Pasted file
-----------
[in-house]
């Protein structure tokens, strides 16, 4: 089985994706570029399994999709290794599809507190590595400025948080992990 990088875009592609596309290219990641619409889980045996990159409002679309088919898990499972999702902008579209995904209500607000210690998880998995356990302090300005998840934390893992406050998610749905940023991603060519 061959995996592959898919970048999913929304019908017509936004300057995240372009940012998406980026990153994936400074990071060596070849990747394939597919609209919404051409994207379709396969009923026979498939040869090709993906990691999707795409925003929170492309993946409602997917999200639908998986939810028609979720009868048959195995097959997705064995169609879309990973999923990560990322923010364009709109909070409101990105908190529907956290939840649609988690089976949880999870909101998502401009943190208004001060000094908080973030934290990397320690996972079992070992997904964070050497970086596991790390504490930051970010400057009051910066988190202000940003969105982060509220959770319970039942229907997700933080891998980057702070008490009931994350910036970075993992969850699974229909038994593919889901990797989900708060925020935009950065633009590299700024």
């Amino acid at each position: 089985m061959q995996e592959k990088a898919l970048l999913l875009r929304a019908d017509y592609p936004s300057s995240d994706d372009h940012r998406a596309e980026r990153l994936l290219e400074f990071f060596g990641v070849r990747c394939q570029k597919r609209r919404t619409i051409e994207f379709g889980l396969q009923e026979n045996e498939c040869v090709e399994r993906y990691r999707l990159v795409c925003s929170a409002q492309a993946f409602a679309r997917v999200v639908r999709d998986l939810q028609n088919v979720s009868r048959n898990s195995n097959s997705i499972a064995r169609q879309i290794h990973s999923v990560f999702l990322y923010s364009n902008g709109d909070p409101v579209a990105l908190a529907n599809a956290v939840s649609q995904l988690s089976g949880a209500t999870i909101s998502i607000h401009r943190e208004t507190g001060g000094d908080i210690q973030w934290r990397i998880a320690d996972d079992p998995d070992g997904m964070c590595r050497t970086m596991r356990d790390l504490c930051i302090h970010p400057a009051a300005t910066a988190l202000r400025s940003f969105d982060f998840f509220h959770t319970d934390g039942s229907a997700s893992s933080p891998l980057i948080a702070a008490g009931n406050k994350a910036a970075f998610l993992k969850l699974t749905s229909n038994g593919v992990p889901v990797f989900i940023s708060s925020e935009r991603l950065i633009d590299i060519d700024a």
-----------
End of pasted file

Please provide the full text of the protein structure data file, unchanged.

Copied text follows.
[in-house]
């Protein structure tokens, strides 16, 4: 089985994706570029399994999709290794599809507190590595400025948080992990 990088875009592609596309290219990641619409889980045996990159409002679309088919898990499972999702902008579209995904209500607000210690998880998995356990302090300005998840934390893992406050998610749905940023991603060519 061959995996592959898919970048999913929304019908017509936004300057995240372009940012998406980026990153994936400074990071060596070849990747394939597919609209919404051409994207379709396969009923026979498939040869090709993906990691999707795409925003929170492309993946409602997917999200639908998986939810028609979720009868048959195995097959997705064995169609879309990973999923990560990322923010364009709109909070409101990105908190529907956290939840649609988690089976949880999870909101998502401009943190208004001060000094908080973030934290990397320690996972079992070992997904964070050497970086596991790390504490930051970010400057009051910066988190202000940003969105982060509220959770319970039942229907997700933080891998980057702070008490009931994350910036970075993992969850699974229909038994593919889901990797989900708060925020935009950065633009590299700024």
């Amino acid at each position: 089985m061959q995996e592959k990088a898919l970048l999913l875009r929304a019908d017509y592609p936004s300057s995240d994706d372009h940012r998406a596309e980026r990153l994936l290219e400074f990071f060596g990641v070849r990747c394939q570029k597919r609209r919404t619409i051409e994207f379709g889980l396969q009923e026979n045996e498939c040869v090709e399994r993906y990691r999707l990159v795409c925003s929170a409002q492309a993946f409602a679309r997917v999200v639908r999709d998986l939810q028609n088919v979720s009868r048959n898990s195995n097959s997705i499972a064995r169609q879309i290794h990973s999923v990560f999702l990322y923010s364009n902008g709109d909070p409101v579209a990105l908190a529907n599809a956290v939840s649609q995904l988690s089976g949880a209500t999870i909101s998502i607000h401009r943190e208004t507190g001060g000094d908080i210690q973030w934290r990397i998880a320690d996972d079992p998995d070992g997904m964070c590595r050497t970086m596991r356990d790390l504490c930051i302090h970010p400057a009051a300005t910066a988190l202000r400025s940003f969105d982060f998840f509220h959770t319970d934390g039942s229907a997700s893992s933080p891998l980057i948080a702070a008490g009931n406050k994350a910036a970075f998610l993992k969850l699974t749905s229909n038994g593919v992990p889901v990797f989900i940023s708060s925020e935009r991603l950065i633009d590299i060519d700024a």